Similarly, in Sandoe v. Boston Scientific Corp.,[16] the U.S. District Court for the District of Massachusetts case denied class certification, citing to Asacol and holding "a class cannot be certified without providing the defendant an opportunity to litigate its defenses." Class certification, the court explained, requires a "'reasonable and workable' plan for how the plaintiff will prove class membership in a manner that is protective of the defendant's rights and does not cause individual inquiries to 'overwhelm' common issues." Other decisions in the District of Massachusetts are in accord.[17]

Three cases in the Southern District of New York have followed Asacol in denying class certification. In the first, Hunter v. Time Warner Cable Inc.,[18] the plaintiffs alleged that they received unsolicited calls in violation of the Telephone Consumer Protection Act. After realizing that their mechanism for identifying recipients of these calls would not work, the plaintiffs suggested using class member affidavits instead.

Citing Asacol, the court held that this proposal would not overcome predominance concerns, because defendants "have a due process right to challenge the veracity of those affidavits at trial."[19]

Subsequently, the court reached a similar conclusion in Diverse Partners LP v. Agribank FCB.[20] There, relying on Asacol, the court found that because individual fact-finding was necessary to identify class members, the "complexity of determining class membership in this case makes clear that individual questions predominate," and thus Rule 23(b)(3) was not satisfied.[21]

Most recently, last month the Southern District of New York held that plaintiffs failed to satisfy Rule 23(b)(3)'s predominance requirement in the In re: Aluminum Warehousing Antitrust Litigation matter.[22] The plaintiffs, who were direct purchasers alleging a price fixing scheme in violation of the Sherman Act, relied on their expert's statistical modeling as proof of classwide injury.[23]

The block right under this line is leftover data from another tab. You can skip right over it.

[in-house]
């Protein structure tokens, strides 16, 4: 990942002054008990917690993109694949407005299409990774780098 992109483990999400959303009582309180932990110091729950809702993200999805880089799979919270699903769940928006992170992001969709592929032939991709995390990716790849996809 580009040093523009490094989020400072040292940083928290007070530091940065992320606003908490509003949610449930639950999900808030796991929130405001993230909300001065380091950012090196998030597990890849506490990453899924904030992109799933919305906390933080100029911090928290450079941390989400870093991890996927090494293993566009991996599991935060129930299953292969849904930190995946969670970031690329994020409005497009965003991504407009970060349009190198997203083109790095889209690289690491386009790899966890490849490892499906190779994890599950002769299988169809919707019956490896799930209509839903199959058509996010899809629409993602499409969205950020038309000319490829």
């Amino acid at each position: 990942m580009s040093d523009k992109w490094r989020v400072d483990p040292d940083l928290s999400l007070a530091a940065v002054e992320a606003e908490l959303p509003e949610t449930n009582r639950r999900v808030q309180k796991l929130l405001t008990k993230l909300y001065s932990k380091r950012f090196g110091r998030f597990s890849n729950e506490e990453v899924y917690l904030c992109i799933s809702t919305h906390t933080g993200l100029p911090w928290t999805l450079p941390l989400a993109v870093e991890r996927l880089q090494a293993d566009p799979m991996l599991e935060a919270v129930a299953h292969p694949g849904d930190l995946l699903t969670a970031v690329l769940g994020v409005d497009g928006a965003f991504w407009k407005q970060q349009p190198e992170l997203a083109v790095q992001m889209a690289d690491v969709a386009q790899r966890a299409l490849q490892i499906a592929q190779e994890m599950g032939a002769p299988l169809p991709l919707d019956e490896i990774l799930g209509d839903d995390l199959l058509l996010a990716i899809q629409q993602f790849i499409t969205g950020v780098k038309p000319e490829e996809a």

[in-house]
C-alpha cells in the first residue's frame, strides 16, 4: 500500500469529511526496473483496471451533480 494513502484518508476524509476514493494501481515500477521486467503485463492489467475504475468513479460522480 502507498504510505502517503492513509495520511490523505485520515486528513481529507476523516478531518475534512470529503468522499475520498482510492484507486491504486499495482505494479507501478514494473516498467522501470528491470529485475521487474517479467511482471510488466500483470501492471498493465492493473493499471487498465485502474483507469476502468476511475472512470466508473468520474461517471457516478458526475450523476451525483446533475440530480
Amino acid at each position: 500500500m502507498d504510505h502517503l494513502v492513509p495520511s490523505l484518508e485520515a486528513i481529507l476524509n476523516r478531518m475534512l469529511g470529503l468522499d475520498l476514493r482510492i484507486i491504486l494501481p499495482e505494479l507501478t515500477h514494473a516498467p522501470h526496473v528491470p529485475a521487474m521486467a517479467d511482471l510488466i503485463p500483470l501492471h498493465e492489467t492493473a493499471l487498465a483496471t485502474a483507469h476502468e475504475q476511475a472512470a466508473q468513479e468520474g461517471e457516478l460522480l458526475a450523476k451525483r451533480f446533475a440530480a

But the court found that the expert's modeling was flawed in many respects, notably because it yielded false positives and would include uninjured members in the class.[24] The court's June 23 ruling summarized the law in the circuits after Asacol, Rail Freight and the U.S. Court of Appeals for the Third Circuit's decision in Lamictal as follows: "There is no countervailing post-Comcast authority to these assembled precedents."[25]

Like the decisions discussed above, courts in the Third Circuit have readily adopted Asacol's holding. For example, in the In re: Thalomid and Revlimid Antitrust Litigation matter,[26] the U.S. District Court for the District of New Jersey, the court denied class certification where up to 10% of the class would not have purchased the allegedly delayed generic drug due to brand loyalty and thus was uninjured.

There, the court explained that certification could not be granted without "an appropriate common method of proving injury-in-fact given the presence of" brand loyal purchasers that preserved the defendant's rights to challenge injury-in-fact without causing "individual inquiries to overwhelm common issues."[27]

In June, in the In re: Niaspan Antitrust Litigation matter,[28] the U.S. District Court for the Eastern District of Pennsylvania also denied class certification on predominance grounds, relying in part on Asacol.